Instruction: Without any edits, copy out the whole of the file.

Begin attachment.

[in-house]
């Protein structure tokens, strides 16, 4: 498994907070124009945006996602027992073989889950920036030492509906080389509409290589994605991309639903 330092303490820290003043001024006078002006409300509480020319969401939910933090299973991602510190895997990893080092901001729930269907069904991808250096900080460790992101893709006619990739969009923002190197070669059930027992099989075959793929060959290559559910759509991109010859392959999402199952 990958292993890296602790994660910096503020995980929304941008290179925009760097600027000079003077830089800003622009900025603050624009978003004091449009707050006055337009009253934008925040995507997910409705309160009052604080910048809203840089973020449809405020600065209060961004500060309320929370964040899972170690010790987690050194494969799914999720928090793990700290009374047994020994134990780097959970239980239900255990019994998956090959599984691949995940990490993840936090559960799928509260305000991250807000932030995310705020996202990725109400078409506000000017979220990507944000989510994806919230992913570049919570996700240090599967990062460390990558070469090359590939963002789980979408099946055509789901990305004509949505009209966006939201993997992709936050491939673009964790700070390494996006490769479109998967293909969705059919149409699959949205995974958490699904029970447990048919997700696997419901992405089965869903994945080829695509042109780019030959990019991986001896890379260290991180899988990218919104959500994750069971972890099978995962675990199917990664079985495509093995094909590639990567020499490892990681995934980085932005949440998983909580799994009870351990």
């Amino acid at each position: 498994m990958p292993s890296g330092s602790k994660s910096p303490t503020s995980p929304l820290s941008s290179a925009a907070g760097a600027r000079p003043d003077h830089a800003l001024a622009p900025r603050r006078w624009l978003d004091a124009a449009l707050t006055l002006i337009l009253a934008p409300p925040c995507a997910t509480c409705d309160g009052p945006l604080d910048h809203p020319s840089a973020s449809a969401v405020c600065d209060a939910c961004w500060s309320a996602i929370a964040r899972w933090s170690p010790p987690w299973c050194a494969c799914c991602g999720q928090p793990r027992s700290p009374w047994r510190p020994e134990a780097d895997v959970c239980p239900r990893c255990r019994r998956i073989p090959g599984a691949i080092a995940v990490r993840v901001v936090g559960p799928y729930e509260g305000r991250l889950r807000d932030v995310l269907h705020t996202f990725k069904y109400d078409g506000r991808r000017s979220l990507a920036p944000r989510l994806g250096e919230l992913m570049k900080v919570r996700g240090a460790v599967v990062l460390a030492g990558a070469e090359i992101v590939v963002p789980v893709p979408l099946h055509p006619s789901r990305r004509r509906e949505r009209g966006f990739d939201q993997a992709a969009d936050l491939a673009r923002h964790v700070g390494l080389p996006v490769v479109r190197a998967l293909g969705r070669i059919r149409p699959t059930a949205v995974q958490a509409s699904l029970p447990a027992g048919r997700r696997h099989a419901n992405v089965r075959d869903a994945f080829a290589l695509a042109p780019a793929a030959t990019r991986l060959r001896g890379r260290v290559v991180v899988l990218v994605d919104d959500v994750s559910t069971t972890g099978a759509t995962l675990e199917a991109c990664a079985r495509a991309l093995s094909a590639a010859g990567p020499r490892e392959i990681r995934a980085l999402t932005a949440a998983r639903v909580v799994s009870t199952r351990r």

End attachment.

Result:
[in-house]
């Protein structure tokens, strides 16, 4: 498994907070124009945006996602027992073989889950920036030492509906080389509409290589994605991309639903 330092303490820290003043001024006078002006409300509480020319969401939910933090299973991602510190895997990893080092901001729930269907069904991808250096900080460790992101893709006619990739969009923002190197070669059930027992099989075959793929060959290559559910759509991109010859392959999402199952 990958292993890296602790994660910096503020995980929304941008290179925009760097600027000079003077830089800003622009900025603050624009978003004091449009707050006055337009009253934008925040995507997910409705309160009052604080910048809203840089973020449809405020600065209060961004500060309320929370964040899972170690010790987690050194494969799914999720928090793990700290009374047994020994134990780097959970239980239900255990019994998956090959599984691949995940990490993840936090559960799928509260305000991250807000932030995310705020996202990725109400078409506000000017979220990507944000989510994806919230992913570049919570996700240090599967990062460390990558070469090359590939963002789980979408099946055509789901990305004509949505009209966006939201993997992709936050491939673009964790700070390494996006490769479109998967293909969705059919149409699959949205995974958490699904029970447990048919997700696997419901992405089965869903994945080829695509042109780019030959990019991986001896890379260290991180899988990218919104959500994750069971972890099978995962675990199917990664079985495509093995094909590639990567020499490892990681995934980085932005949440998983909580799994009870351990």
């Amino acid at each position: 498994m990958p292993s890296g330092s602790k994660s910096p303490t503020s995980p929304l820290s941008s290179a925009a907070g760097a600027r000079p003043d003077h830089a800003l001024a622009p900025r603050r006078w624009l978003d004091a124009a449009l707050t006055l002006i337009l009253a934008p409300p925040c995507a997910t509480c409705d309160g009052p945006l604080d910048h809203p020319s840089a973020s449809a969401v405020c600065d209060a939910c961004w500060s309320a996602i929370a964040r899972w933090s170690p010790p987690w299973c050194a494969c799914c991602g999720q928090p793990r027992s700290p009374w047994r510190p020994e134990a780097d895997v959970c239980p239900r990893c255990r019994r998956i073989p090959g599984a691949i080092a995940v990490r993840v901001v936090g559960p799928y729930e509260g305000r991250l889950r807000d932030v995310l269907h705020t996202f990725k069904y109400d078409g506000r991808r000017s979220l990507a920036p944000r989510l994806g250096e919230l992913m570049k900080v919570r996700g240090a460790v599967v990062l460390a030492g990558a070469e090359i992101v590939v963002p789980v893709p979408l099946h055509p006619s789901r990305r004509r509906e949505r009209g966006f990739d939201q993997a992709a969009d936050l491939a673009r923002h964790v700070g390494l080389p996006v490769v479109r190197a998967l293909g969705r070669i059919r149409p699959t059930a949205v995974q958490a509409s699904l029970p447990a027992g048919r997700r696997h099989a419901n992405v089965r075959d869903a994945f080829a290589l695509a042109p780019a793929a030959t990019r991986l060959r001896g890379r260290v290559v991180v899988l990218v994605d919104d959500v994750s559910t069971t972890g099978a759509t995962l675990e199917a991109c990664a079985r495509a991309l093995s094909a590639a010859g990567p020499r490892e392959i990681r995934a980085l999402t932005a949440a998983r639903v909580v799994s009870t199952r351990r």